Combating Bullying

Recent studies show both people who are the victims of bullying and the bullies are at risk for psychiatric problems, not only during their childhood but also through their late adult lives. So are schools doing enough to protect the victims and to prevent bullying? And what kind of work is being done with the aggressors to address their issues which lead to the abuse of their classmates? A new anti-bullying law is being signed into law, and we talk to its sponsor State Rep. Kelly Cassidy and Colleen Cicchetti, director of the Advocacy and Community-Linked Mental Health Services Program at the Lurie Children's Hospital Department of Child and Adolescent Psychiatry.



Last week, Deveri Del Core filed a lawsuit against a fourth grader for allegedly bullying her son at Robert Frost Elementary School in Mount Prospect. According to Joel Handler, who is representing Del Core and her son, the bullying took place during the 2013-2014 academic year. Handler claims that the bullying included punching, kicking, tripping, choking, and threatening.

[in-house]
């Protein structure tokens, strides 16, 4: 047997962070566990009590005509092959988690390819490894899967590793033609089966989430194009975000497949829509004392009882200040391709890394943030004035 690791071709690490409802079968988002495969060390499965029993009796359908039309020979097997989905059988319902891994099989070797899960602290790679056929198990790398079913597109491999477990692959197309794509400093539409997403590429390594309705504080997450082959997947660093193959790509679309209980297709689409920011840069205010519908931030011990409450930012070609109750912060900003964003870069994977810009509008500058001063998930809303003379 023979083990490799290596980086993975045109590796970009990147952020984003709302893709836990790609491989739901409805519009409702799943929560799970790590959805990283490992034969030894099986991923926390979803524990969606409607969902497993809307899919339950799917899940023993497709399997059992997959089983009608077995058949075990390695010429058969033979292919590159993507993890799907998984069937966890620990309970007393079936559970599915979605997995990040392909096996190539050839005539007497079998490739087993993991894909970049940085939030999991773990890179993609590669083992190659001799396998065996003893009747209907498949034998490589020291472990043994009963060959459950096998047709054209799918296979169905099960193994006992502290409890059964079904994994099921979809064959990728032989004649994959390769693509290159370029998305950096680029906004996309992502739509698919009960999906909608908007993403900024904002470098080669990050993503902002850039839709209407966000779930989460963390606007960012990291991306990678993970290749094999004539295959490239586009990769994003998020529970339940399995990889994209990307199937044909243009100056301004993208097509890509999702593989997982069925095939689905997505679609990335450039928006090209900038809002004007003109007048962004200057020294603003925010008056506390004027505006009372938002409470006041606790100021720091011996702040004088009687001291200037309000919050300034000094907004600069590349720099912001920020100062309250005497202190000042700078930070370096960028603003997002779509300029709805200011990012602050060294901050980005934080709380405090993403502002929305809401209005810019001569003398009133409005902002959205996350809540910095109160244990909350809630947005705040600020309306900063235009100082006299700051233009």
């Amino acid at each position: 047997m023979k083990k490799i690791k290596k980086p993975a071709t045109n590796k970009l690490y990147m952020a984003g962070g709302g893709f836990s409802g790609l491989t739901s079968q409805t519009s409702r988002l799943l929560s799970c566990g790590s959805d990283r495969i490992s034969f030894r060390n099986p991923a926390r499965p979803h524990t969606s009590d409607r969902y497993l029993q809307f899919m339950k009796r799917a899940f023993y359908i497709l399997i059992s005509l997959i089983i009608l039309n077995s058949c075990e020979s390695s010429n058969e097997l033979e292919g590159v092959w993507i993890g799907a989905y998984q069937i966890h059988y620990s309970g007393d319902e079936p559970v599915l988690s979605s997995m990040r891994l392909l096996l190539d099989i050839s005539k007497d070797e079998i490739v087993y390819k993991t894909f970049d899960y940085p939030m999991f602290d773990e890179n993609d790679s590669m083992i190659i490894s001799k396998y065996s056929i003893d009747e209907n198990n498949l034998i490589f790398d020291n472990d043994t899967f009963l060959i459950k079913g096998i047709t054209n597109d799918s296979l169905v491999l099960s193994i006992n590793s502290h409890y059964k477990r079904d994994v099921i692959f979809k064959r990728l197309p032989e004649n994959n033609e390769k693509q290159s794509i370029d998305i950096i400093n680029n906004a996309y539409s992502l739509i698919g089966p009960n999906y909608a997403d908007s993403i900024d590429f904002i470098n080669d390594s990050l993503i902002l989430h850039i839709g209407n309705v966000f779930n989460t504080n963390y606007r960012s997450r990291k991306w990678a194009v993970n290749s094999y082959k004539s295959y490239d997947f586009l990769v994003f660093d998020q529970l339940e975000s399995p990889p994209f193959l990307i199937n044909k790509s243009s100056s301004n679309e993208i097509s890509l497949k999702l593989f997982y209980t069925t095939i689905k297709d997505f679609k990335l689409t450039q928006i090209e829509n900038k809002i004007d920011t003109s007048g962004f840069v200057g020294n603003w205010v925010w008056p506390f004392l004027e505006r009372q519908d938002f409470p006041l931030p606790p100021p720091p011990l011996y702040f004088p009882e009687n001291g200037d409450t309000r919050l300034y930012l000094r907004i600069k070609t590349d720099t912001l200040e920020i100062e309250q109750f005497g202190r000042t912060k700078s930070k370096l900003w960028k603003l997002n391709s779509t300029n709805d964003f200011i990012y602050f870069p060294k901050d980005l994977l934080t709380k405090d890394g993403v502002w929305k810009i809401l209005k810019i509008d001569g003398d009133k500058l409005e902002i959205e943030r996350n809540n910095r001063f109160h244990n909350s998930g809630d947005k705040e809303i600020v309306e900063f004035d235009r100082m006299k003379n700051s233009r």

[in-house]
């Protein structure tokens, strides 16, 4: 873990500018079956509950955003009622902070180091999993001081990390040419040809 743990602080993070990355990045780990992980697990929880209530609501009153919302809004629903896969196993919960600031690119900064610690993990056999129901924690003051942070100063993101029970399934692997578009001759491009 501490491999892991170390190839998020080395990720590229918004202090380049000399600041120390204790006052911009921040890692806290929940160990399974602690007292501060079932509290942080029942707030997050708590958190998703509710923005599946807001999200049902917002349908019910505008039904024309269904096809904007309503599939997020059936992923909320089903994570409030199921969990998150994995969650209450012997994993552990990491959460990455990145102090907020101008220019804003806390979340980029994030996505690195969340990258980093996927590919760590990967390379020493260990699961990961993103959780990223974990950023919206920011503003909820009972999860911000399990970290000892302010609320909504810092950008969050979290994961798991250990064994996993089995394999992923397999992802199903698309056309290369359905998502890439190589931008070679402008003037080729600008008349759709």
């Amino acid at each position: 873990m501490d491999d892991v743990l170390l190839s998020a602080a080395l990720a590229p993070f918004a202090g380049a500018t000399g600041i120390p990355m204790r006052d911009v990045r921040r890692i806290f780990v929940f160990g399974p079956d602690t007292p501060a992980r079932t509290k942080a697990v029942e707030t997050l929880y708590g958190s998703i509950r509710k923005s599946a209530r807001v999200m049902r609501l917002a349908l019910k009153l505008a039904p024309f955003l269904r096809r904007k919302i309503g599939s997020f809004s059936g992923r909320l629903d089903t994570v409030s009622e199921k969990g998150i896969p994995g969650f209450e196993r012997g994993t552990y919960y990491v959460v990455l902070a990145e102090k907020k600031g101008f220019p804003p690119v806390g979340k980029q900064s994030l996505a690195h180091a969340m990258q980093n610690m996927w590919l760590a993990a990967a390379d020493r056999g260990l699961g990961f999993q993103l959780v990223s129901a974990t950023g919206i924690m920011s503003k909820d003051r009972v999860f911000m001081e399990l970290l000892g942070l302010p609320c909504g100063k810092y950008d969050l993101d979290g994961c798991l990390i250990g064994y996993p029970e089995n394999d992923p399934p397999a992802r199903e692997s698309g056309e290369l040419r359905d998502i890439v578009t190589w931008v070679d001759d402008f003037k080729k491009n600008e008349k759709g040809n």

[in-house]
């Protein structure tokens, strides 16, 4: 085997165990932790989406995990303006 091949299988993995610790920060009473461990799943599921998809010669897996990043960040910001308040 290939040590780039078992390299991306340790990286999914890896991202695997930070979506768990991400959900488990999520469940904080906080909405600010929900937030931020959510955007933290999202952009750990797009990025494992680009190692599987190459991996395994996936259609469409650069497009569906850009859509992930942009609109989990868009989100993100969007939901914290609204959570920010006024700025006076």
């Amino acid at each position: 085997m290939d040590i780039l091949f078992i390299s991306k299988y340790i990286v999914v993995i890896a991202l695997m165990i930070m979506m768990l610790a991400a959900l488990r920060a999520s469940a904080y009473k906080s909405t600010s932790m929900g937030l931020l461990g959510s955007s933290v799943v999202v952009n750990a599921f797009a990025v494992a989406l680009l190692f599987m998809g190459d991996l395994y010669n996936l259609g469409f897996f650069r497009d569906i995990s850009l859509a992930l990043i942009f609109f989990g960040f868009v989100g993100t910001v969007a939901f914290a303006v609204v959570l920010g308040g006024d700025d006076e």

The complaint has been filed against the alleged bully, the bully’s parents, the Wheeling-based Community Consolidated School District 21, and Frost Elementary School Principal Jeffrey Brusso. Del Core and her husband, Matthew Del Core, reported the bullying to the school administration and the police repeatedly before pursuing legal action. Despite their attempts to protect their son, the bullying continued. 

Shortly after filing the lawsuit, Del Core, who worked at Frost Elementary School’s cafeteria, was fired, and Handler said they may expand the complaint to sue her former employer for “retaliatory discharge.”

Handler cannot determine what Del Core will pursue in damages as they are waiting for the jury to calculate the terms of the damages.

Del Core’s attorney has handled cases of bullying before, but he claims that this case is very unique.

“It’s unique within the context of an elementary school and that it’s had to happen to protect my client,” Handler said.

He believes there needs to be more legislation against bullying, but also thinks schools must regulate bullying themselves to make legislation effective. 

“Are you not going to do anything until someone is shot or knifed?” Handler asked. “Until school administrations confront and address it, bullying will continue to happen.”